Europe schools 

Also typical of the hybrid model are the bilingual ‘Europe Schools’; state schools set up by the Berlin authorities (they all have a special “Europe School” logo, whatever the language combination). Do NOT confuse with European (none in Berlin) schools run by the EU commission and offering the ‘European Bac’ as a qualification.

Originally the Europe Schools were based at former military schools for British, American, French and Russian personnel and converted to state bilingual schools. The German-English, German-French and German-Russian primaries have been so successful that the model has expanded to include Italian, Greek, Turkish, Polish, Spanish and Portuguese. All, bilingual primaries with classes of 50 per cent German and 50 per cent of the other nationalities.  

Two Europe schools, Charles Dickens Primary School in Charlottenburg (near the Olympic Stadium – but pupils travel in from across the city) and Quentin Blake Primary School in Zehlendorf, combine elements of the German and the British primary national curriculum. English-speaking pupils and German pupils are taught reading and writing in their mother tongue separately and the two groups come together for subject lessons, with mathematics taught in German and the humanities taught in English. 

Both these Europe primary schools are busy and happy places. Unlike other state primaries in Berlin, lunch is provided and an array of supervised extra-curricular activities is offered to all children after school until around 5 pm. The primary Europe Schools feed into secondary Europe Schools intended to continue the dual-language model until the pupils are completely bilingual in both languages, usually by age 14 (year 8). After this, transfer from outside the system is very difficult.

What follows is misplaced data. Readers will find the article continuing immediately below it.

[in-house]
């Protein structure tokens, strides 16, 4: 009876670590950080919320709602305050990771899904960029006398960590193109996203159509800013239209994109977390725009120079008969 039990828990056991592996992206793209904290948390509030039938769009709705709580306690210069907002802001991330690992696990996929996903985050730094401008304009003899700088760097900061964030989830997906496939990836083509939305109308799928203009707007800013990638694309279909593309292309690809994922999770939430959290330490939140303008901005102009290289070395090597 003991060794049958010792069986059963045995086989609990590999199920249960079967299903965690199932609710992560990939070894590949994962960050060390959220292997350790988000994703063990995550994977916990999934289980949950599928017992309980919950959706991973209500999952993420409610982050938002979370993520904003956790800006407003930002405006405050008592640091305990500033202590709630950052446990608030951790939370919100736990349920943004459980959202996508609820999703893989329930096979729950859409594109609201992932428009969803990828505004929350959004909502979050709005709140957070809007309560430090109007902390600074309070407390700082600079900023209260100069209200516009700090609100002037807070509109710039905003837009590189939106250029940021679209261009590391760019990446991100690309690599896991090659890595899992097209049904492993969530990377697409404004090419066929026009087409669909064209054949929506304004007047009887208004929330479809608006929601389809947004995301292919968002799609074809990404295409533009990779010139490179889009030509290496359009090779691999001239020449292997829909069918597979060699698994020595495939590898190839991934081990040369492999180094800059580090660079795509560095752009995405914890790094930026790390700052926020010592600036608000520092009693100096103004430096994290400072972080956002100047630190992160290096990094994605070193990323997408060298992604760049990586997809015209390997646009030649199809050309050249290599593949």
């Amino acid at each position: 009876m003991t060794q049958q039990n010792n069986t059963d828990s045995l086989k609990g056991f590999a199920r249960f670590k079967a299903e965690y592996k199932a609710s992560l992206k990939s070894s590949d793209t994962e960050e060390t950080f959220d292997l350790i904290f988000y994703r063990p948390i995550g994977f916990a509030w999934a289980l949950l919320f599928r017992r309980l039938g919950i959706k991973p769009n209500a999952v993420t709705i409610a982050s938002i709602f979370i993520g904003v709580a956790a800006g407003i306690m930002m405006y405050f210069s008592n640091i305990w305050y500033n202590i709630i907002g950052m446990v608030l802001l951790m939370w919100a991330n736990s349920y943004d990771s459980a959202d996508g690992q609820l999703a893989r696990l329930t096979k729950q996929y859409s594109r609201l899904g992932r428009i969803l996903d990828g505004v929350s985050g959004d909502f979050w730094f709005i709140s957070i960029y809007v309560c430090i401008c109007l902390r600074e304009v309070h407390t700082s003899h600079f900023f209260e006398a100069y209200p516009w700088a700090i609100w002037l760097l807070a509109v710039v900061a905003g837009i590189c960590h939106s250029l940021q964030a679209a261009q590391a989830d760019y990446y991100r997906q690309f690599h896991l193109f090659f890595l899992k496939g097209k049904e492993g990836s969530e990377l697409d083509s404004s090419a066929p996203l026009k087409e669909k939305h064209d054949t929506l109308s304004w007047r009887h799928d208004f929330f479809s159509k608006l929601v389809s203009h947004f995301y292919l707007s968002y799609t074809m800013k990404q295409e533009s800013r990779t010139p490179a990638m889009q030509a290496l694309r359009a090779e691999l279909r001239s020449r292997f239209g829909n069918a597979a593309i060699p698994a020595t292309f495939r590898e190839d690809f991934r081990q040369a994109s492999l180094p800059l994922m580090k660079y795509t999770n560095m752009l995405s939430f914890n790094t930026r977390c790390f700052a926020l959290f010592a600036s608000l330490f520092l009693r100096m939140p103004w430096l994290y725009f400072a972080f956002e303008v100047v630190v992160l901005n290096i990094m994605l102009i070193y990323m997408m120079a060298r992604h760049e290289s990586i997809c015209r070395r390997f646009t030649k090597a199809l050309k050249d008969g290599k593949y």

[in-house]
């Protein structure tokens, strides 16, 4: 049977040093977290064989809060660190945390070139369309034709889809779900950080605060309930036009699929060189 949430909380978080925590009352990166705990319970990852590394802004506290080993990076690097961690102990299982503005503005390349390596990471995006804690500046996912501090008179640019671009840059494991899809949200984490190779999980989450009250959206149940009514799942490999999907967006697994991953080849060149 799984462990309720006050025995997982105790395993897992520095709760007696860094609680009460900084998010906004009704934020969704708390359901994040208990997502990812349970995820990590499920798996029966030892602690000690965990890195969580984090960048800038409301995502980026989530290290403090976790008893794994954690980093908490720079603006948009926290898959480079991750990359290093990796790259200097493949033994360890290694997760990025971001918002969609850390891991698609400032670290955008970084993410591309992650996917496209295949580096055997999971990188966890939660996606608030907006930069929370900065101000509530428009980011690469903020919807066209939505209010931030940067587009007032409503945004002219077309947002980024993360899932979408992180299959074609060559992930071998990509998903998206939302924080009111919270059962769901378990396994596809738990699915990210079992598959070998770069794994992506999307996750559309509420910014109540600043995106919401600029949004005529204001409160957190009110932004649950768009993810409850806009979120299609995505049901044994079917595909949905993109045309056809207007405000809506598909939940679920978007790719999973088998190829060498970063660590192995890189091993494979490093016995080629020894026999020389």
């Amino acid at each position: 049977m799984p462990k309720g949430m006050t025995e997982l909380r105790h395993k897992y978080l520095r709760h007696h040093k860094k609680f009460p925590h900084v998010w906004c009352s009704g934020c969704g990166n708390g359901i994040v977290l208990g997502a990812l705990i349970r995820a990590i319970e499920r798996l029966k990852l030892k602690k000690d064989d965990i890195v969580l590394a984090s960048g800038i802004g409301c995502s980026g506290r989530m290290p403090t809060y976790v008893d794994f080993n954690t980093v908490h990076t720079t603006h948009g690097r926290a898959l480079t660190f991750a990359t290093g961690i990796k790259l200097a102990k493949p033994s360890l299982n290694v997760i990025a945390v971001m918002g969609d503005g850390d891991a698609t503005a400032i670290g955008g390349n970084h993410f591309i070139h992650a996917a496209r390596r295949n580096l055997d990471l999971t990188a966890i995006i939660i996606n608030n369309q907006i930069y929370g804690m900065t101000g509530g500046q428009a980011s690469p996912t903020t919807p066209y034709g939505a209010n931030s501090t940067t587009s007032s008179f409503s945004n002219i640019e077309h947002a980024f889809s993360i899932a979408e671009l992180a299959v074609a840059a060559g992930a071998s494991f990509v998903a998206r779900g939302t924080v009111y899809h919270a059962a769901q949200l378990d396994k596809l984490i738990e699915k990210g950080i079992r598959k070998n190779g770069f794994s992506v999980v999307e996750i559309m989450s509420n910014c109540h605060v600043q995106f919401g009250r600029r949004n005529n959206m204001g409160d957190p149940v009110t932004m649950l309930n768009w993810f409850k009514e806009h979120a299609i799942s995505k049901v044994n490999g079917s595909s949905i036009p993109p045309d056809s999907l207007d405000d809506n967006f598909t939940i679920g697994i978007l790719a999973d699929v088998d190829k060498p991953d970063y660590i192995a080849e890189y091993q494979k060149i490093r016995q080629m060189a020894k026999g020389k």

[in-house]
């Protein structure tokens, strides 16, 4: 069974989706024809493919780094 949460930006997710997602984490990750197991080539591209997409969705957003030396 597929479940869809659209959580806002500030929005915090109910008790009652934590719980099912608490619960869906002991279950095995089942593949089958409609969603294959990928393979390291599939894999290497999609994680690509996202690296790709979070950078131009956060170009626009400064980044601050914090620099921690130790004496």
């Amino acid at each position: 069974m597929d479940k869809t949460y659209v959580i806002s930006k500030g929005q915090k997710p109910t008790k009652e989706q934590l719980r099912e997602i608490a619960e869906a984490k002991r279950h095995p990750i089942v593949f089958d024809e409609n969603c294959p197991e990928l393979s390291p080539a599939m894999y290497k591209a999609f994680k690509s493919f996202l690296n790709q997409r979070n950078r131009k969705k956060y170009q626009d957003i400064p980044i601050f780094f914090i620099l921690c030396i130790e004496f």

Schiller Gymnasium (SESB) is a secondary school for pupils who are in the top 20-25 per cent of the ability range (pupils may be admitted for a year’s ‘probation’), takes English mother-tongue pupils, usually transferring from Charles Dickens and Quentin Blake primaries. Few international families join the English mother-tongue section after year 7, although the school does occasionally take bright pupils with little or no German in year 8. The pattern of teaching follows the Europe School method, with some subjects in German (mostly maths and the sciences) and some in English (humanities and biology) and is particularly strong on modern European  languages. 

For more information on these schools, please go to each school’s individual entry on the GSGI database or The GSGI article 'Best schools in Berlin considered by expats'.

Getting into German-English Europe schools

Europe primaries take pupils aged 5-12. Europe secondaries are for pupils age 12-19. However, it is the German-English primaries that are the most sought after by international families; they’re a good option for those hoping for their children to become bilingual (easier than many expect, particularly since several subjects are taught in English). 

There are long waiting lists (places are allocated by lottery for German pupils), particularly for the youngest age groups. British and American families have priority for admission, then other English speakers (Canadian, Australian etc) are next, then English speakers from the Indian sub-continent and Africa (a bonus being if one parent is German). 

Siblings of existing pupils have first priority and at the youngest grade levels are tending to take up large numbers of places. In recent years, there have been waiting lists for five and six year-olds (in practice it is almost  impossible to get a place for a six-year old in grade 1).

The Berlin government has been expanding the two German-English Europe primaries and is trying to accommodate as many English speakers as possible, so if waiting lists build up, new classes open up at pre-school level (five year olds). Departures among international families open up places in the higher grades; particularly in year 4 and above.

Note: you can only apply to a Europe school once you are officially resident in Berlin. Unlike the private international schools they will not promise a place before you relocate.

And finally…

Overall, Berlin’s international schools are down to earth. Neither students from private international schools nor the state-run bilingual schools wear school uniform and it can be hard to distinguish between the pupils. Unlike other cities, parents remark that there can be surprisingly affluent families attending state-run schools, with students happily mixing across a wide social range. Teenagers, in particular, love the city. Excellent public transport and a low crime rate give them the freedom to ‘hang out’ and enjoy the town.